"No, Bob, I'm not going to watch the movie."

 

"But Jane!  It's number one at the box office!"

 

"I'm not going to see a movie so poorly-made they can't even film it without getting the boom mike in the shot!"

 

"Why do you have to nit-pick everything?"

 

"Up yours, Bob!"

One problem is when one character says more than one paragraph before another one speaks. I’ve had trouble figuring out who is saying what when the unidentified lines could have easily been spoken by either character. It gets repetitious to read ‘she said this’ and ‘he replied that’ but some authors delete too many of those types of indications.

 

I use Safari’s Reader Mode (a similar Reader Mode is available in Firefox) to hide all extraneous junk (like ads and photographs or even sidebars) to focus solely on the main text itself. It sometimes delete what it believes is extra returns. This can cause sections of chapters to blur together. But certain combinations of word processors or text editors and the site software fail to properly encode the main text to allow Reader Mode to function.

 

 

When I saw the title and noticed that @BlindAmbition had posted a Comment on this topic, I was expecting it to be about Voice Recognition software or Text-to-Speech software.  ;–)

 

Update: I was Notified because of @jkwsquirrel’s Comment.

Edited by droughtquake

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I wanted to update this post with some feedback from reviews.

The reviews of Book 1 have been overwhelmingly good!  The first two reviewers on the GoodReads site were horrible.  Almost every review since then has been excellent.  Several reviewers did mention that the dialog took some getting used to because of the different styles and prefacing the dialog with the speaker's name.  But they often mentioned how they came to appreciate this style because with complicated dialog in which some conversation is verbal, some telepathic and some electronic... it can be very confusing as to who is speaking to whom and who can hear the dialog.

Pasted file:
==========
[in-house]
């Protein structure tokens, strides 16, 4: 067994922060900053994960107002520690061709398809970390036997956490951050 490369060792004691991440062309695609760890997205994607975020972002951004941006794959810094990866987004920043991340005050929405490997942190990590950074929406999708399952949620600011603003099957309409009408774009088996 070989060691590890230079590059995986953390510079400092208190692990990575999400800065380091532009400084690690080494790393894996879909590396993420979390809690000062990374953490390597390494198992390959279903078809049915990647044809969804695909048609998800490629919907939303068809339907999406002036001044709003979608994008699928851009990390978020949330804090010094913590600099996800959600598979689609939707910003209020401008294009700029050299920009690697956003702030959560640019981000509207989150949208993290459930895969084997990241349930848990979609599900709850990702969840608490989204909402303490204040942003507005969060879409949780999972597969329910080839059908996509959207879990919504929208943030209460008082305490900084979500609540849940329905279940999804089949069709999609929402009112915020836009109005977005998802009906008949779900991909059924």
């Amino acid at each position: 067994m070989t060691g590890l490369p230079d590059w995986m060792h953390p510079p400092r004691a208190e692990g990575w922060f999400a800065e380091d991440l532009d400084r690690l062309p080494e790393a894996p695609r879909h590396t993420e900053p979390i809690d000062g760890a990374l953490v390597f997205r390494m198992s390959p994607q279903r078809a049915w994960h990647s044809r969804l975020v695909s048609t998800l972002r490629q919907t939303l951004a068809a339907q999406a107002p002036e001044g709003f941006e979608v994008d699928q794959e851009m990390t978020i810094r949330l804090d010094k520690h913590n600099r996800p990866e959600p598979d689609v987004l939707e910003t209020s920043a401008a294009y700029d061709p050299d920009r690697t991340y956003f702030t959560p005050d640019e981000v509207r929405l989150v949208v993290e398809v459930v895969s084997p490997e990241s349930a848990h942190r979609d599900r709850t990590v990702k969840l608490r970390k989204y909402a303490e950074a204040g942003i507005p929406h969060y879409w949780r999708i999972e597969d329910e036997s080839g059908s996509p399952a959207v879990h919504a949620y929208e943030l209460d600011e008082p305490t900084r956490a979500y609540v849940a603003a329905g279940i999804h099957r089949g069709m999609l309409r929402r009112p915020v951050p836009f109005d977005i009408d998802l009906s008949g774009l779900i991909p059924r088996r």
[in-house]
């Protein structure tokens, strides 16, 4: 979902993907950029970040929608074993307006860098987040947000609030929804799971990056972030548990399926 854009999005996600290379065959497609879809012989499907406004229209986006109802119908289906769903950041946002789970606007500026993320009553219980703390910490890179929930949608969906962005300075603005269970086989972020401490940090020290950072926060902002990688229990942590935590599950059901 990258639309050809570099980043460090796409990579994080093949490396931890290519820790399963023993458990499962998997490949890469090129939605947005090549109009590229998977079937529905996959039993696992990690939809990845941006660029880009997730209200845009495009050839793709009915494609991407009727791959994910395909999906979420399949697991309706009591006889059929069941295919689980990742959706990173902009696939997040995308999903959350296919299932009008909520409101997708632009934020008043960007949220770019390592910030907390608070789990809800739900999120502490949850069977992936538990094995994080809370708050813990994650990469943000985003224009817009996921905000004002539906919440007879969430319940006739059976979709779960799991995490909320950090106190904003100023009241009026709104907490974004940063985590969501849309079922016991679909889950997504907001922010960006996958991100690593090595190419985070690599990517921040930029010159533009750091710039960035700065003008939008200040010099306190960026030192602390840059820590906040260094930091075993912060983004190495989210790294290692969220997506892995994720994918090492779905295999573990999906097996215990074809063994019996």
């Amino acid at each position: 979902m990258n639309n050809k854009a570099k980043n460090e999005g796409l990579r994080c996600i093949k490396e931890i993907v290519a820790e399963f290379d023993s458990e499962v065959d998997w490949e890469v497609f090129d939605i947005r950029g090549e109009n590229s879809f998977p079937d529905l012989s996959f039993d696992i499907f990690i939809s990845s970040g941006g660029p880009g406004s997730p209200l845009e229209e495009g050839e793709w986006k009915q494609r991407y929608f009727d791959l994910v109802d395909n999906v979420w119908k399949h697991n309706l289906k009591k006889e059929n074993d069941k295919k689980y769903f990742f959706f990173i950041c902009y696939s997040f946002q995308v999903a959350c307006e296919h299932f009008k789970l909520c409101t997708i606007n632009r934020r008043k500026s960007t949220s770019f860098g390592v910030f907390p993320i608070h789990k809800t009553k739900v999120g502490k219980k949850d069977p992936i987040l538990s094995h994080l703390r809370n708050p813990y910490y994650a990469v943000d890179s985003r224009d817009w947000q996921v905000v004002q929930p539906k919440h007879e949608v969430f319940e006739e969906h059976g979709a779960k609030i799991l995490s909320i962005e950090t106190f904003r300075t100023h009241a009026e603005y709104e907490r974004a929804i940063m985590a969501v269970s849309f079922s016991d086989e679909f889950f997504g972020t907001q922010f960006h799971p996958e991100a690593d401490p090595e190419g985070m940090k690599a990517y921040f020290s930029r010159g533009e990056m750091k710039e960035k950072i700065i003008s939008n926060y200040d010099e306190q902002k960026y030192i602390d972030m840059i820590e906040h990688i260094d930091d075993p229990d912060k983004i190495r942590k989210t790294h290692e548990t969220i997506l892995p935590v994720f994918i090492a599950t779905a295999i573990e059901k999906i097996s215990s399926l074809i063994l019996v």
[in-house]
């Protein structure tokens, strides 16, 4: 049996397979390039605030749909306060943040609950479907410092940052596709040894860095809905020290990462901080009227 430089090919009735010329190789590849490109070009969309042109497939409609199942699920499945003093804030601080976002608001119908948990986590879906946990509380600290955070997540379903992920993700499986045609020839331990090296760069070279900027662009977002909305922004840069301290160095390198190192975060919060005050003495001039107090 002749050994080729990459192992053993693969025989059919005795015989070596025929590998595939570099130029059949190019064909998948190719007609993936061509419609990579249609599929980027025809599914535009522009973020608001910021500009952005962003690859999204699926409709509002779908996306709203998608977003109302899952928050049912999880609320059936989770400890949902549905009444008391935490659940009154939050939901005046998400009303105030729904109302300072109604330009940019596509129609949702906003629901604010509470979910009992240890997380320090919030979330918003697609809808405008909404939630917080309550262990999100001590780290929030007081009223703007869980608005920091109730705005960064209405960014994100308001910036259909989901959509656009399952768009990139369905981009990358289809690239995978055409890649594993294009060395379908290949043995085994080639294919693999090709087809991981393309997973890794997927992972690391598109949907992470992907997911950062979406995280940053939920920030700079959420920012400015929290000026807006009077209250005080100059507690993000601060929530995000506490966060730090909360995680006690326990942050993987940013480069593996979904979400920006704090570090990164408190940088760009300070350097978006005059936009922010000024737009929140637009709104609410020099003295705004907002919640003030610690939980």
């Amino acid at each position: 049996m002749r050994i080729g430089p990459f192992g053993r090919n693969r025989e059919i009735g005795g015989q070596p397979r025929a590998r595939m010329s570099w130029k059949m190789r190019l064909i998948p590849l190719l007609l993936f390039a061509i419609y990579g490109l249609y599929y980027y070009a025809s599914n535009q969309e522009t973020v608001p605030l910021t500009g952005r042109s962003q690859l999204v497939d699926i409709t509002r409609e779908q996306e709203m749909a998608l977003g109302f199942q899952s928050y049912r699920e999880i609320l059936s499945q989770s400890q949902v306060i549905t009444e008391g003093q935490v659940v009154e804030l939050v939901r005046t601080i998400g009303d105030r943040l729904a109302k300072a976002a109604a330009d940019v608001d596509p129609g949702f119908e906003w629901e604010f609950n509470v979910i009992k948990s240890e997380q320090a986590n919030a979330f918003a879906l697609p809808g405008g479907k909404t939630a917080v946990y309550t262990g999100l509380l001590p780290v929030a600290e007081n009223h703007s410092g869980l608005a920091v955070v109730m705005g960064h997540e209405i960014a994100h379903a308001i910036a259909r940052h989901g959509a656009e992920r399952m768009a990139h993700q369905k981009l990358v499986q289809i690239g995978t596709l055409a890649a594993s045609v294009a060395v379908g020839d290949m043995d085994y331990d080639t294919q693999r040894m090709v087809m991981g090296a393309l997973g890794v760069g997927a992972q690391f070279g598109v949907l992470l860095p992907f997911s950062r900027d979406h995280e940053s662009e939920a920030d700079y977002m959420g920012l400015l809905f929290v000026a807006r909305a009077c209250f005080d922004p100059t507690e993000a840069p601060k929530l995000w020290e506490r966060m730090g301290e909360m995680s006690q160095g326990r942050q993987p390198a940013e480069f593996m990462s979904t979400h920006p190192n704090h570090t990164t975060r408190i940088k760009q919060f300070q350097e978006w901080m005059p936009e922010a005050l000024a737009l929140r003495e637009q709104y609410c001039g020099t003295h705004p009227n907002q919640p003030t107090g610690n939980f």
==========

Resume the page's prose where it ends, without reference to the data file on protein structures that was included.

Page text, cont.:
I stumbled across another review site and was pleasantly surprised to find an excellent review of the book...MM Good Book Reviews Website

 

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4 hours ago, C.Arthur said:

The first two reviewers on the GoodReads site were horrible

Well I took a look at the reviews and there were three negative reviews, but they were not "horrible," the comments were legitimate and the reviewers made suggestions, even praised certain aspects and the great potential. Then I took a look at your story for myself, but the thing is, it is incomplete, marked 'in process.' Therefore, my question is, do we have to buy your book on Amazon or are you going to continue to post it here, eventually? It's probably a mute point, because from what I did read, I somewhat agree with those reviews, great potential for an interesting story, but the style (if you can call it that) leaves an awful lot to desire, to the point where I would probably never get very far into it. One last observation I would make, is that if you can only differentiate the "complicated dialogue, a mix of verbal, telepathic, and electronic by resorting to visual format, then like identifying who is speaking by naming them in the fashion of a script, indicates to me that you have some way to go in achieving a book that not only tells a good story, but makes it pleasurable to read.